I fall exactly into Kevin’s ‘fingers of one hand’ analogy used to show how hidden death is in our society. Dead bodies I have seen in seventy years number only the five fingers on my hand.

Accepting death issues avoidance within myself death is a subject about which I know little and have not yet been brave enough to explore. Note to self to go buy the book and start that deathly journey that is likely to bring more light into my eyes.

I was a bit disappointed that the session focussed so much on what Kevin clearly has intimate knowledge and experience of: Irish Wakes compared with English Far-from awake about death.

In fact, I picked up from Kevin’s clear and forthright talk, that we in the UK are asleep on the job of dealing wisely, in a life-enhancing way, with this key inevitable, end of life matter. We seem to be blind to what happens, by definition to us all, and on a daily, second by second basis, in our nations and worldwide.

I would like to have heard about how other cultures deal with death eg India, Buddhists and Socialist Scandinavian countries, for example.

This topic catches my attention personally as I am still smarting ie processing or dealing with the deaths of two siblings, within seven weeks of each other, a few years ago.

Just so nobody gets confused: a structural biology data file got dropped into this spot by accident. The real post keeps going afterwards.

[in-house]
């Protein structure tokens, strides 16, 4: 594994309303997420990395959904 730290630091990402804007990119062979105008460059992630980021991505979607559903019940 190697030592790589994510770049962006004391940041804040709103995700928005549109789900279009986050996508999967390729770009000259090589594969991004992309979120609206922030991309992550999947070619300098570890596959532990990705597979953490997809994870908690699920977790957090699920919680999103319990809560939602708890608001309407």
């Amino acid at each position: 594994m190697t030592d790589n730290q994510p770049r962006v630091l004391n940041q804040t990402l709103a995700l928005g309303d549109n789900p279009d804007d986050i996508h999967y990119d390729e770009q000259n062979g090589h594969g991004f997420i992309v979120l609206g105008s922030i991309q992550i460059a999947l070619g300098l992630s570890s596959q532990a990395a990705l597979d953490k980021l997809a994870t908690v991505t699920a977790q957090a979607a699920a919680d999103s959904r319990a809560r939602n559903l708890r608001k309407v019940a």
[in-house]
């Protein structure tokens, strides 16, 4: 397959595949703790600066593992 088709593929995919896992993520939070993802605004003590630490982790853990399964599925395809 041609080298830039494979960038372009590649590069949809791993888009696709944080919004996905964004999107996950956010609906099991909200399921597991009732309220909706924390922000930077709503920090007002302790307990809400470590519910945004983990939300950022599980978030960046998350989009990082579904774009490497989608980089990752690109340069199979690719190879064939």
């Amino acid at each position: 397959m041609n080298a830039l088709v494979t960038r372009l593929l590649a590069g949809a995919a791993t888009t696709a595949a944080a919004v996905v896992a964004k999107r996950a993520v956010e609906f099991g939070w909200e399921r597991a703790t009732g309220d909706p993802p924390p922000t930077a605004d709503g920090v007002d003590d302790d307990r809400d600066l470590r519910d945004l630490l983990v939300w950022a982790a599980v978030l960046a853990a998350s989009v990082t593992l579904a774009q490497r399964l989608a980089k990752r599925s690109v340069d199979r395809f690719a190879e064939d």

One take-away from that is that I feel they somehow with me in spirit and saying, “Yes do it Tony. Dance that maypole, buy that rusty campervan and yes, write that review as promised!”

My dead parents and siblings that I am driven to live the unfulfilled lives they never seemed to be gifted with. At his funeral, I only learned in what high esteem Edgar’s work colleagues held him. Why did it take for him to die for me to learn that?

It was not Kevin’s aim to deal on this webinar with those aspects but I think that is one of the, perhaps also hidden, outcomes of Swindon Festival of Literature events – that speakers sharing their thoughts and creativity spurs we listeners to our own self-examination and towards fresh, creative thoughts and choices and newly understanding the world and our behaviour within it. Bring it. And Kevin brought it; arguing passionately that to hide from death is to hide from life.

Kalighat interestingly in this context was one of the places from which Mother Teresa and her internationally recruited nurses often rescued destitute and dying children in their efforts to show compassion and the sanctity of life.

Her work, different to the extended life machines and expertise of the more westernised world but nevertheless, filled with a Christian notion of service and degrees of empathy.

Matt observed that Kevin might change the title of his book to Nine Suggestions to Deal with Death … watch this space folks and watch the YouTube replay of these lively ideas about death.

A National Education Union (NEU) friend has today published about schools Normalising the Menopause which made me think of the several human conditions in addition to death, that we in English society, fail to deal with effectively eg menopause and periods, sex, healthy eating and sex. Kevin Toolis, as topics for your next book, I invite you to take your pick!

Words by Tony Hillier